She will meet with the presidents of Botswana, Tanzania and Niger and top South African officials.
“In South Africa, the Under Secretary will meet with senior South African officials and co-chair the Working Group on African and Global Issues to advance shared priorities. She will welcome the United States’ donation of 5.66 million COVID-19 vaccine doses to South Africa, and meet with civil society and business leaders,” read a State Department statement detailing her trip.
In Botswana, the Under Secretary will meet with President Mokgweetsi Masisi to advance the partnership between nations on democracy, the climate crisis, economic prosperity, and security in southern Africa, while in Tanzania, the Under Secretary will meet with President Samia Suluhu Hassan and hold a roundtable with opposition leaders.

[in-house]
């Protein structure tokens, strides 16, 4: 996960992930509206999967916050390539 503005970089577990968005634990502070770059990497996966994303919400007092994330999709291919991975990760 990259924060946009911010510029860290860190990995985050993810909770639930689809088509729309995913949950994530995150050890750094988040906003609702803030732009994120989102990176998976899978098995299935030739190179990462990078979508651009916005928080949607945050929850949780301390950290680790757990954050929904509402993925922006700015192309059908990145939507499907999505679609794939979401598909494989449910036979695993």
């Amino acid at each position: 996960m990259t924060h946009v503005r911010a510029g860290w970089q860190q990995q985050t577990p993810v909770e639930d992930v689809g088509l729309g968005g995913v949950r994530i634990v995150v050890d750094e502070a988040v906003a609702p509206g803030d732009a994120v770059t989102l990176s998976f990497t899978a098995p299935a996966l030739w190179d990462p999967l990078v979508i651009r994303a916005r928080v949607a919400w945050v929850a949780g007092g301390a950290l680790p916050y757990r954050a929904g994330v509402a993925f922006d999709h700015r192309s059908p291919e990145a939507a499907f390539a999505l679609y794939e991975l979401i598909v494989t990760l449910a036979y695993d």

SOURCE: Today News Africa
- Tanzanian President Samia Suhulu will on Monday arrive in Kigali for her first visit state to Rwanda.
- One of the most crucial topics of interest between the two countries now is the instability in Mozambique, where Rwanda has deployed 1000 soldiers and policemen to fight Islamist insurgents.
- President Suluhu’s first trip was to Uganda in April, followed by Kenga in May.
Tanzanian President Samia Suhulu will on Monday arrive in Kigali for her first visit state to Rwanda.
During the two-day visit, she is expected to hold private talks with President Paul Kagame.
President Suluhu’s visit follows recent high-level meetings between top officials from the two countries.
The most recent meeting occurred on July 16, when Rwanda’s Minister of ICT, Paula Ingabire, met her Tanzanian counterpart, Faustine Ndugulile, to review submarine cable infrastructures in Tanzania that support communication services to Rwanda.
On July 9, Rwanda’s Ambassador to Tanzania, Major General Charles Karamba, met Tanzania’s Minister of Defence Elias Kwandikwa in Dodoma, where they discussed “mutual interest” topics.
One of the most crucial topics of interest between the two countries now is the instability in Mozambique, where Rwanda has deployed 1000 soldiers and policemen to fight Islamist insurgents.